Management
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PROP Nutrition Management Guidelines
First Edition
March 2017, v.1.2
Updated: September 2017
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Nutrition Recommendations
Question
2. For individuals with PROP, what nutrition interventions are associated with positive outcomes?
Conclusion Statement
Derived from evidence and consensus based clinical practice

Individuals with PROP, at initial presentation or during illnesses, typically present with dehydration, hyperammonemia, and metabolic acidosis.  They require aggressive management that includes removing the toxic organic acids that have accumulated due to the metabolic block, minimizing protein catabolism, and promoting anabolism. Continuous hemofiltration has been used for rapid removal of toxins and allowing administration of larger volumes of fluids without risk of over hydration. Insulin has been administered to increase glucose tolerance.  Gradual rehydration with energy sources administered intravenously in amounts typically exceeding maintenance requirements, has helped to achieve an anabolic state prior to restarting oral intake.

Regular monitoring of clinical and nutritional status to determine adequacy of nutrient intake, and to guide appropriate modifications in the dietary prescription, is central to management of individuals with PROP.  Specific dietary recommendations and interventions are greatly influenced by the individual’s present clinical status, illness, failure to thrive, hypotonia, decreased mobility, and delayed feeding skills.  The main goal is to adjust nutrient intake to assure normal growth, and positive clinical and patient-reported outcomes. Challenges to achieving adequate medical and nutrition management include risk of infection, metabolic crises, vomiting, anorexia and other co-morbidities.  Despite these challenges, reports have shown that early and aggressive medical and nutrition management, typically requiring both parenteral and enteral nutritional support with use of medical foods limited in propiogenic amino acids, can result in improved survival and clinical outcomes. 

Definitions of the protein terminology used throughout this guideline are listed in Appendix B.

Recommendation 2.1

During acute illness, or at first presentation, provide aggressive nutrition management to optimize energy intake, to prevent or reverse catabolism and promote anabolism, to achieve rehydration, and to minimize propionate and ammonia accumulation.  See TABLE #6, Nutrition Management of Individuals with PROP.

Strength of Recommendation:
Insufficient EvidenceConsensusWeakFairStrong
Clinical Action:
ConditionalImperative
Recommendation 2.2

Restrict protein intake for no longer than 24-48 hours, before re-introducing complete (intact) protein (in either enteral or parenteral feedings) at approximately 0.5gm/kg/day, then increasing by increments of 0.25 gm/kg/day as tolerated. See TABLE #6, Nutrition Management of Individuals with PROP.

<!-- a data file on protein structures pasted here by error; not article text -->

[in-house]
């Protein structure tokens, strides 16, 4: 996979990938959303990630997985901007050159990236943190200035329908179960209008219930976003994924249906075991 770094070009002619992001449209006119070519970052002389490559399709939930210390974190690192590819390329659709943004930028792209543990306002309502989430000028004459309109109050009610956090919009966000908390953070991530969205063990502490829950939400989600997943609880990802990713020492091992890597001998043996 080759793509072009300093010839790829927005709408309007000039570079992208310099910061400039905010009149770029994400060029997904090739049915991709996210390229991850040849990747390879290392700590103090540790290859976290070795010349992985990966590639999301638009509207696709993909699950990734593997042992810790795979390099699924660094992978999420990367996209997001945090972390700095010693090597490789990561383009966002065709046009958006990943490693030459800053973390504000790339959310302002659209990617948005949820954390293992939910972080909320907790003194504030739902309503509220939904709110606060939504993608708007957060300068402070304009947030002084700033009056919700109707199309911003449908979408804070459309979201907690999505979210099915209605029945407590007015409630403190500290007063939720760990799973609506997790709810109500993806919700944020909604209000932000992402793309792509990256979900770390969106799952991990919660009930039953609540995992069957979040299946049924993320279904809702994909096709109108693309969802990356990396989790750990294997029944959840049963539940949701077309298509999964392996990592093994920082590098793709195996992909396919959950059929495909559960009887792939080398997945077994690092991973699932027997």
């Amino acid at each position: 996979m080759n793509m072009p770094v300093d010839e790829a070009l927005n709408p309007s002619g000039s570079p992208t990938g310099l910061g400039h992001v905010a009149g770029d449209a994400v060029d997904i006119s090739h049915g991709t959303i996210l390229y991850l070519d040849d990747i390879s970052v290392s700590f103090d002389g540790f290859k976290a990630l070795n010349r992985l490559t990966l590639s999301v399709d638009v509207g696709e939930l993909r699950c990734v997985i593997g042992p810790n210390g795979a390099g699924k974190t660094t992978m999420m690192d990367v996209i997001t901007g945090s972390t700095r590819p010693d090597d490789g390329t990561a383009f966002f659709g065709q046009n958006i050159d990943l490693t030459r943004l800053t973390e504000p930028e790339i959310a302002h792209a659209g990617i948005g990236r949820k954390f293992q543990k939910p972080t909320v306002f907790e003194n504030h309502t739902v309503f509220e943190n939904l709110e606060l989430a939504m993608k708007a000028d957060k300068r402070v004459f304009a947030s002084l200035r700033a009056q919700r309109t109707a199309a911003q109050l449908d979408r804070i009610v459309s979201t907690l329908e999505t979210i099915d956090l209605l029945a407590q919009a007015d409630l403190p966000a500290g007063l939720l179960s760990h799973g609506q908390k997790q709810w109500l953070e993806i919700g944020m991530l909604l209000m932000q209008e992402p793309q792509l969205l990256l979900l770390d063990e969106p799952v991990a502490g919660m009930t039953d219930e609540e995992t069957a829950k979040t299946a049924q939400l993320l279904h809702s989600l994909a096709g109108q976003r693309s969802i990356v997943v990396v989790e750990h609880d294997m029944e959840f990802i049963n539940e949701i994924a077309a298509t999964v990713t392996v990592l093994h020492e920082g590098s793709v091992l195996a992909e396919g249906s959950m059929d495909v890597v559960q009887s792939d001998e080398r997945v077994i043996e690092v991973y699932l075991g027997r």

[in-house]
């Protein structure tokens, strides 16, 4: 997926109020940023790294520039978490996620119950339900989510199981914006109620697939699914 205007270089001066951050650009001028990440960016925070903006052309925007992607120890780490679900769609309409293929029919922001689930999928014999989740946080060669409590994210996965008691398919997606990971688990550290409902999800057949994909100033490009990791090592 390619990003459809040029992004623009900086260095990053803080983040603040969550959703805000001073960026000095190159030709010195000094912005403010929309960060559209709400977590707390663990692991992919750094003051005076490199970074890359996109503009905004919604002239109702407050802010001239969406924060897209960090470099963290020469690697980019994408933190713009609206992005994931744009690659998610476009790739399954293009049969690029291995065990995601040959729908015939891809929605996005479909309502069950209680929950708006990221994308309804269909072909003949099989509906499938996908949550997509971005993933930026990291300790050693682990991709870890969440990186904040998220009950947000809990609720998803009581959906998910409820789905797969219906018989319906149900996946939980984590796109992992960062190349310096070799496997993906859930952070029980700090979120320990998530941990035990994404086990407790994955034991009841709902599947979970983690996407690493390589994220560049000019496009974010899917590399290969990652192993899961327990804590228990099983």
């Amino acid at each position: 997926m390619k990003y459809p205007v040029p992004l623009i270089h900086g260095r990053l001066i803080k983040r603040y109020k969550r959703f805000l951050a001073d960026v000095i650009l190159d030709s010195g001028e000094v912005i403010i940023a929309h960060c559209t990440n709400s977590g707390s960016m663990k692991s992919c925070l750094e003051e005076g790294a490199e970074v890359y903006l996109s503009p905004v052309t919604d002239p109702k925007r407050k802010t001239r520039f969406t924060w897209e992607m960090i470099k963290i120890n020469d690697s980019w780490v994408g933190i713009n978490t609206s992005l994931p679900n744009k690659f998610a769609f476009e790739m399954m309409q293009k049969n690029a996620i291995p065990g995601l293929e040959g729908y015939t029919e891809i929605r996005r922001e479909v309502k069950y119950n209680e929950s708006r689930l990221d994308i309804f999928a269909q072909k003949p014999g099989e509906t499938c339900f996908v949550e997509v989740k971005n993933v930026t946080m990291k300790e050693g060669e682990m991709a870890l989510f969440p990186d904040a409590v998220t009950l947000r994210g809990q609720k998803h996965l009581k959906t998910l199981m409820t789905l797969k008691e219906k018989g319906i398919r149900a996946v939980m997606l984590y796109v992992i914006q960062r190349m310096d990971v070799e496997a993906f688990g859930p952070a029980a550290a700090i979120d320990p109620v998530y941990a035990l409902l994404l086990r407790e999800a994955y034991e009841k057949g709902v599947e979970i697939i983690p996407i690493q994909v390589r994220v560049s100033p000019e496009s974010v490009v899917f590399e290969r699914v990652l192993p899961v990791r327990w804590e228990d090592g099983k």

Strength of Recommendation:
Insufficient EvidenceConsensusWeakFairStrong
Clinical Action:
ConditionalImperative
Recommendation 2.3

Complete the total protein requirement, if not met by complete (intact) protein, with propiogenic-free amino acid medical food (enteral) or propiogenic amino acid free amino acid TPN solutions (parenteral). See TABLE #6, Nutrition Management of Individuals with PROP.

Strength of Recommendation:
Insufficient EvidenceConsensusWeakFairStrong
Clinical Action:
ConditionalImperative
Recommendation 2.4

Utilize tube feeding as necessary to supplement oral intake of nutrients and fluid, administer medications, and reduce fasting intervals. See TABLE #6, Nutrition Management of Individuals with PROP.

Strength of Recommendation:
Insufficient EvidenceConsensusWeakFairStrong
Clinical Action:
ConditionalImperative
Recommendation 2.5

Promote development and/or maintenance of oral skills for the tube-fed individual with use of adaptive / assistive feeding devices and behavior intervention and positive reinforcement and guidance techniques. See TABLE #6, Nutrition Management of Individuals with PROP.

Strength of Recommendation:
Insufficient EvidenceConsensusWeakFairStrong
Clinical Action:
ConditionalImperative
Recommendation 2.6

For the metabolically stable individual, meet the nutrient requirements listed in Question 1, with adjustments of intake made for individual tolerance, growth spurts and minor illnesses. (See also  TABLE #5, Nutrient Sources in the Nutrition Management of Well Individuals with PROP).

Strength of Recommendation:
Insufficient EvidenceConsensusWeakFairStrong
Clinical Action:
ConditionalImperative
Recommendation 2.7

Provide an individualized emergency home feeding plan for mild illness (i.e., episodes without G.I. symptoms or greater than “small” urinary ketones) for: reducing total protein intake for 24-48 hours; increasing energy intake from carbohydrates/fats; supplying adequate  hydration; continuing medical food as tolerated; monitoring clinical signs and symptoms; and providing metabolic clinic contact information. See TABLE #6, Nutrition Management of Individuals with PROP.

Strength of Recommendation:
Insufficient EvidenceConsensusWeakFairStrong
Clinical Action:
ConditionalImperative
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